On page 40: On October 5, 1827, the gathering of < wappatoes > (wáptʰu) is noted: “The Indians here call it Skous [sqéwθ], tho’ I have given it the name by which it is known on the Columbia.” The smattering of Chinuk Wawa words used in the Journals includes < chalaal > (salal) ‘salal’ on page 93 and < Ullachun > (úɬx̣an) ‘eulachon’ on page 60 et al. But these are used in English-language contexts, and often accompanied by remarks that this or that item is called by that word “on the Columbia”. The noun < Boston man > (bástən-mán?) ‘American ship’ (page 149) is not definitely in quoted Jargon, and may just be the common English-language nautical expression where ‘man’ = ‘ship’.
The only terms that are unambiguously CW and presented as being spoken by Native people of the area are the adjective < Boston > (bástən) ‘American’ (of ships because the Langley guys were desperately trying to out-compete US “coasters”, page 104), and the adjective < pichack > (pishak) ‘bad’ (page 150, spoken by a Skagit).
Page 55: On February 5, 1828, a revealing turn of phrase says that if the Yewkeltas (Lekwiltoks, an aggressively raiding Kwakwaka’wakw tribe) show up to plunder the Fort, “our Iron Interpretters [sic] will have to Settle the dispute”! Thus, guns are the only common language between the HBC and this more remote, non-Salish tribe.
Page 57: March 22, 1828 — “Four Indians from abe [upstream] Called here…They informed me that they killed 10 men on the Spot, took away 10 women & 10 Children along with them. [It may not however be unnecessary to observe that the most implicit Confidence is not to be put in these Stories for by a singular Coincidence we find them make use of the Number Ten — and this with many other Circumstances we are obliged to record here proceed from our imperfect Knowledge of the [Stó:lō] language.]” DDR note: this sounds like ’10’ was a conventional Indigenous metaphor for ‘many’, cf. the Nuučaan’uɬ etymology of Chinuk Wawa’s háyú.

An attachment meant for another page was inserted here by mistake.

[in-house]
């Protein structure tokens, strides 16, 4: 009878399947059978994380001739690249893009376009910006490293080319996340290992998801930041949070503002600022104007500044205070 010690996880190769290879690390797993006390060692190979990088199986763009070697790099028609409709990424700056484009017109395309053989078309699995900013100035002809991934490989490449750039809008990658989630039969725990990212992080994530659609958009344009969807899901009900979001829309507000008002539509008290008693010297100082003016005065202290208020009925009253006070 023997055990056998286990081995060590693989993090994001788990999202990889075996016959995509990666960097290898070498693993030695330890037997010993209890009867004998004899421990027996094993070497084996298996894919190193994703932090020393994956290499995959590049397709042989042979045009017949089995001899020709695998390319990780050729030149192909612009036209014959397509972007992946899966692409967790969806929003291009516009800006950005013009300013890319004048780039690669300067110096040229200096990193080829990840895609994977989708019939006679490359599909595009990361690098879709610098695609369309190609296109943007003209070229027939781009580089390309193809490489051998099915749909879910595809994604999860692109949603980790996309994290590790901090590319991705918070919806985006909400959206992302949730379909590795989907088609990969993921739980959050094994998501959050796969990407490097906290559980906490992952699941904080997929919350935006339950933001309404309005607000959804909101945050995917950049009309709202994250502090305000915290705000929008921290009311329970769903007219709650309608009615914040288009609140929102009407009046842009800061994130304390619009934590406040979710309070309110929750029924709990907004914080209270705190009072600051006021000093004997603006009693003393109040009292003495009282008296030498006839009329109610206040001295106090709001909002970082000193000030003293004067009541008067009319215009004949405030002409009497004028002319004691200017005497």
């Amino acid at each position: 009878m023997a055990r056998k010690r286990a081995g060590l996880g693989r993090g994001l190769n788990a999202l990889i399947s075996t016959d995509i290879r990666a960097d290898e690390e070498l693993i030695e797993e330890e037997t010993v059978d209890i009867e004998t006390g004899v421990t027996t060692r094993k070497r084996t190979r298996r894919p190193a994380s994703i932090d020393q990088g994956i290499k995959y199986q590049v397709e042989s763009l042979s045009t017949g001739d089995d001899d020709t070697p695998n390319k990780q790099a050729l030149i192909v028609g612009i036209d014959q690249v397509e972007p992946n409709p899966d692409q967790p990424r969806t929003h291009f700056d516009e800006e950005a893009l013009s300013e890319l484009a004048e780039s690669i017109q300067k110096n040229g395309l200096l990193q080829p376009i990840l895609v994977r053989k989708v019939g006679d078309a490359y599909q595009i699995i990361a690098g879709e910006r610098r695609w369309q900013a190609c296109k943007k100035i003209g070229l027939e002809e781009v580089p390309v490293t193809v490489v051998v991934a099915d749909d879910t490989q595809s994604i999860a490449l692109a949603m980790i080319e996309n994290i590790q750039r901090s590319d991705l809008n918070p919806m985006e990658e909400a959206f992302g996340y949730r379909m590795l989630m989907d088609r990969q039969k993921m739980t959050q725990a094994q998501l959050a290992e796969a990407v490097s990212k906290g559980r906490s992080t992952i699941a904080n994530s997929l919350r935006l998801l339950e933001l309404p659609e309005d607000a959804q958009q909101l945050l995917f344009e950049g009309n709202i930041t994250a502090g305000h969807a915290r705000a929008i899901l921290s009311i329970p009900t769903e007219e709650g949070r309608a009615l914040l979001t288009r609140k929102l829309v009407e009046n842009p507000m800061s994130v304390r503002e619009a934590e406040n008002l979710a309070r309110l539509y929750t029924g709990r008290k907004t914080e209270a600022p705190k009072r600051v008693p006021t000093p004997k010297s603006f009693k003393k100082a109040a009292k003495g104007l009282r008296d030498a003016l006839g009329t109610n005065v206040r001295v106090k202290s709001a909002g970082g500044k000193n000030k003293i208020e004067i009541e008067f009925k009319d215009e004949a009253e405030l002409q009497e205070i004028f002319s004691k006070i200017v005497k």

Page 59: April 6, 1828 — “The Indians about here are So much ad[d]icted to telling fals[e]hoods that out of ten words you Can’t believe two.” For me this says more about the HBC crew’s lack of comprehension of local languages, and about local Native people’s still new & limited skill in Chinuk Wawa, than it does about anyone’s propensities.
All told, my original superficial impression that there’s little obvious Chinook Jargon in these journals is confirmed.
But on rereading, I’m finding that there is every reason to believe CJ was the community, creole, Métis language of Fort Langley, as well. And that community persisted until about 1860, implying a comparative degree of social stability.
And I do think CW was beginning to catch on among that subset of Indigenous people who regularly traded there, be they e.g. Stó:lō- or Lushootseed-speaking at home.
The Fort Langley-area First Nations, then, would seem to have been the first in BC to speak some Chinuk Wawa.
Not until Fort Victoria was founded in 1843 did another definitely CW-using community come into existence in the province. There, the Jargon became less a household language — a creole — and more of an intercultural one — a pidgin. It was no less vibrant for all that; we have ample documentation that Victoria developed its own CW musical culture, for example.